Drug driving

Title: Preventing Drug Driving in Europe: Policy measures for national and EU action

Organisation: ETSC (European Transport Safety Council)
Date uploaded: 28th March 2017
Date published/launched: March 2017

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Increased levels of enforcement, specialist rehabilitation programmes and more investment in research and data collection are needed to tackle drug driving in Europe, according to this report.

The report draws on the latest research to provide an overview of how drugs affect collision risk and the prevalence of different types of drugs in different road users and EU regions.

The report summarises various approaches to combating drug-driving from around Europe and the ways in which they can be used to help tackle both drug-driving itself and other underlying issues related to drug use.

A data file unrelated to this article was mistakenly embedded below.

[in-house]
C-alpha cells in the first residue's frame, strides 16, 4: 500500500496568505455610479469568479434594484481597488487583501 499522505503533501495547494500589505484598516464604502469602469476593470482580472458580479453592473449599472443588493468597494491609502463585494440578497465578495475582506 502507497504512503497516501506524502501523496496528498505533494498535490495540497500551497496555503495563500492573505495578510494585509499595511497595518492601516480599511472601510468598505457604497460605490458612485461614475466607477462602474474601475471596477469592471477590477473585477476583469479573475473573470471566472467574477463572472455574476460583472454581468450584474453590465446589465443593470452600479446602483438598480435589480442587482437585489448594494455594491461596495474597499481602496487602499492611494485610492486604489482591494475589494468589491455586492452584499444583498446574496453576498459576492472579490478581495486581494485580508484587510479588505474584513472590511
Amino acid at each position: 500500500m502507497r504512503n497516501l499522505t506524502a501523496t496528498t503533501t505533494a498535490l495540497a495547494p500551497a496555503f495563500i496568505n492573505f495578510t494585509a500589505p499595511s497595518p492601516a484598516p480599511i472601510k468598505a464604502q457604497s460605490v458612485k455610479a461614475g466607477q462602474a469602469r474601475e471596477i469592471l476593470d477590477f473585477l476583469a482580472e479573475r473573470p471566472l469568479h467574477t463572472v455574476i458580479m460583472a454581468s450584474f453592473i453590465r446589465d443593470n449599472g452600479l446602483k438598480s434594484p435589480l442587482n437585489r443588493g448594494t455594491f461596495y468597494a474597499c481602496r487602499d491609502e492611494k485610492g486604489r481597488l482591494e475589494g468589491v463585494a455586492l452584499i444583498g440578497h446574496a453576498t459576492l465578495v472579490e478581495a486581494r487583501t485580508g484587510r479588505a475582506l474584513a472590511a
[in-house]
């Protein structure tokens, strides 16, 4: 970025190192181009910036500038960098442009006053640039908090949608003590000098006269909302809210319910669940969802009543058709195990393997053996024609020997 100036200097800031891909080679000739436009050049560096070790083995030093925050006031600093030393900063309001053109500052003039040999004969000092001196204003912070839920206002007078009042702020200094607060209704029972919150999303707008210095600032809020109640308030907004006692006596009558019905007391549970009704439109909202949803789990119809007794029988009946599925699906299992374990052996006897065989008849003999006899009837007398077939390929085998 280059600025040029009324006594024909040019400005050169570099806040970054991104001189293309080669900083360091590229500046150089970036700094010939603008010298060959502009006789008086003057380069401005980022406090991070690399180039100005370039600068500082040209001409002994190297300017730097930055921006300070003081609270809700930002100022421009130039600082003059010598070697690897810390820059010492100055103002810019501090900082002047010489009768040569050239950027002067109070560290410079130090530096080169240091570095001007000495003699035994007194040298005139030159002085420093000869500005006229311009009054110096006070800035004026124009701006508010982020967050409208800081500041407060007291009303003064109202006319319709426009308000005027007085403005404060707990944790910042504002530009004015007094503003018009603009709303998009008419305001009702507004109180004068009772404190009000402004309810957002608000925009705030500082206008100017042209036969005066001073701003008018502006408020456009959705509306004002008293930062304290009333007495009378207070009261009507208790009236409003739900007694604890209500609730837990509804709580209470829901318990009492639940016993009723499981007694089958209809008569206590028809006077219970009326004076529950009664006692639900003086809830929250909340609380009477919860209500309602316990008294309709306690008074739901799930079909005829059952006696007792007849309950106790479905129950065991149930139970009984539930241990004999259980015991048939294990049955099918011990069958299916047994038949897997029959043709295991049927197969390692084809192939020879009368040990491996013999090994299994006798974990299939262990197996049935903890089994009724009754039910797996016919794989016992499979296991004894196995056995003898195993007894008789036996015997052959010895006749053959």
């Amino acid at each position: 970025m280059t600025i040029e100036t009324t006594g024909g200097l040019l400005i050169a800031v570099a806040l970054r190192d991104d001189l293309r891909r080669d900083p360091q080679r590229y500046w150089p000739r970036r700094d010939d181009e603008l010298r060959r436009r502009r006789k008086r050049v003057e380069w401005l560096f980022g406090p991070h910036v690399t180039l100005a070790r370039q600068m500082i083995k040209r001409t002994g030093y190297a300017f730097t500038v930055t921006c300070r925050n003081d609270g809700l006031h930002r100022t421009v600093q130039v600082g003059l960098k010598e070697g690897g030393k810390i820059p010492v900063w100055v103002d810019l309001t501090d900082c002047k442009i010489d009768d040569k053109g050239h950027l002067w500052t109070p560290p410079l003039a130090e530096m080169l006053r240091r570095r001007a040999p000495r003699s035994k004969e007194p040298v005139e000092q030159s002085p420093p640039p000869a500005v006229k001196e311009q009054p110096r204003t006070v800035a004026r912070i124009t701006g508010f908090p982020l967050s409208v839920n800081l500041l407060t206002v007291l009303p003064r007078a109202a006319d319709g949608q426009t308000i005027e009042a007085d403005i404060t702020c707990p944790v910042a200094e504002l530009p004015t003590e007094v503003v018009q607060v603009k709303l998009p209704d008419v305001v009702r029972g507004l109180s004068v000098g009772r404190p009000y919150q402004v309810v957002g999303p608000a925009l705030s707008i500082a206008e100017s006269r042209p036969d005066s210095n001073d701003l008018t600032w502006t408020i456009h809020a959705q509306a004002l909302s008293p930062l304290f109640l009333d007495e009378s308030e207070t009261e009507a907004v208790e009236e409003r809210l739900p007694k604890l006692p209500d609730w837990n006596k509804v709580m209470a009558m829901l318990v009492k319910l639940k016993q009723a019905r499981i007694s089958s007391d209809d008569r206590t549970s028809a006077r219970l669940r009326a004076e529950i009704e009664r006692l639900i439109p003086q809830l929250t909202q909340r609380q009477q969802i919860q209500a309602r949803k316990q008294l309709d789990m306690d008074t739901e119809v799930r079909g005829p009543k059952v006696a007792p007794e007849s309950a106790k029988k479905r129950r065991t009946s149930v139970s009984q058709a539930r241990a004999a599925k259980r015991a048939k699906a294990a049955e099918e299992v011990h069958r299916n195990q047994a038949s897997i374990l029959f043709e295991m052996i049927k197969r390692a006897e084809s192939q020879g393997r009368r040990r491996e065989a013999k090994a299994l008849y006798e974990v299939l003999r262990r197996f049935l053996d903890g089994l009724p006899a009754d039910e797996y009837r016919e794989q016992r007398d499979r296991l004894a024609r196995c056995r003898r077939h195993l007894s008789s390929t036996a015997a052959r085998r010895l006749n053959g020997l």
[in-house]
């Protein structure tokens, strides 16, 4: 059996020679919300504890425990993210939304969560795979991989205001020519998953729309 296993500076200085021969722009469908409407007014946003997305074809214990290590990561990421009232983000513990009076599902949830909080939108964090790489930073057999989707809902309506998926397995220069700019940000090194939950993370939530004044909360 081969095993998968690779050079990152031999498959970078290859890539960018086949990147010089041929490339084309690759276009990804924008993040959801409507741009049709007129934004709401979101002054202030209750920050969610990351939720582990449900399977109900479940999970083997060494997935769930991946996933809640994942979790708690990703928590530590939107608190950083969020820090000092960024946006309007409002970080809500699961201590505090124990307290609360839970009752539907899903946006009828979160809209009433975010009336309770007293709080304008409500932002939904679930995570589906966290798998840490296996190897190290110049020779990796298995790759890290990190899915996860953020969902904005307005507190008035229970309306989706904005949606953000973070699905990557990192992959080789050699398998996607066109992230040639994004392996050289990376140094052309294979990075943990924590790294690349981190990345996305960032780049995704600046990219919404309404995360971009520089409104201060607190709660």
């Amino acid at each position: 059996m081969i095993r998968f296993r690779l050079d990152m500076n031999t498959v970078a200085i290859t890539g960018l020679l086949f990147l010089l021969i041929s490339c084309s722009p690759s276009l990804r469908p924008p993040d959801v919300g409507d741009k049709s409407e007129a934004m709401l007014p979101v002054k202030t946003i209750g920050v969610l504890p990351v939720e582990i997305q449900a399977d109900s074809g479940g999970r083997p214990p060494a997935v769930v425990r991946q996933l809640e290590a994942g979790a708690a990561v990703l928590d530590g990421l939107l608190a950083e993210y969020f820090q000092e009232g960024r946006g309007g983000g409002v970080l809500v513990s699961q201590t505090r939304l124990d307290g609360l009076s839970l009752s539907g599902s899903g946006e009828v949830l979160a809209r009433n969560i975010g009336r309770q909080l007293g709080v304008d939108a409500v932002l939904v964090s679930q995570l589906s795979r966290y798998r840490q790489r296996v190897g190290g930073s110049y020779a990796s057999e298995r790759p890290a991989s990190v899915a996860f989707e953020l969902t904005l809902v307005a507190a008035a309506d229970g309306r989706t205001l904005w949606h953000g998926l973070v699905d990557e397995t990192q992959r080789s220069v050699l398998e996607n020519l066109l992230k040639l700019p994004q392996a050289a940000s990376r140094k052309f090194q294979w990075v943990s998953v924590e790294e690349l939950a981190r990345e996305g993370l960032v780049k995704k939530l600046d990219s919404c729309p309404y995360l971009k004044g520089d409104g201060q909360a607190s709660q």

The report says drug driving is responsible for a significant share of deaths on European roads, with psychoactive drugs detected in around 15% of killed and seriously injured drivers.

The report concludes that enforcement, including roadside screening and post-collision forensic testing, needs to be stepped up. It states that the primary factor when it comes to deterring drug driving is perceived risk of detection, but only 11% of drivers think they are likely to be caught.

On rehabilitation programmes for convicted drug drivers, the report recommends separate rehabilitation courses for drug driving and drink driving offenders, and that drug driving programmes should be regulated and common standards introduced.

The report also says that education and publicity campaigns designed to reach target groups, particularly young males, ‘must be expanded’.

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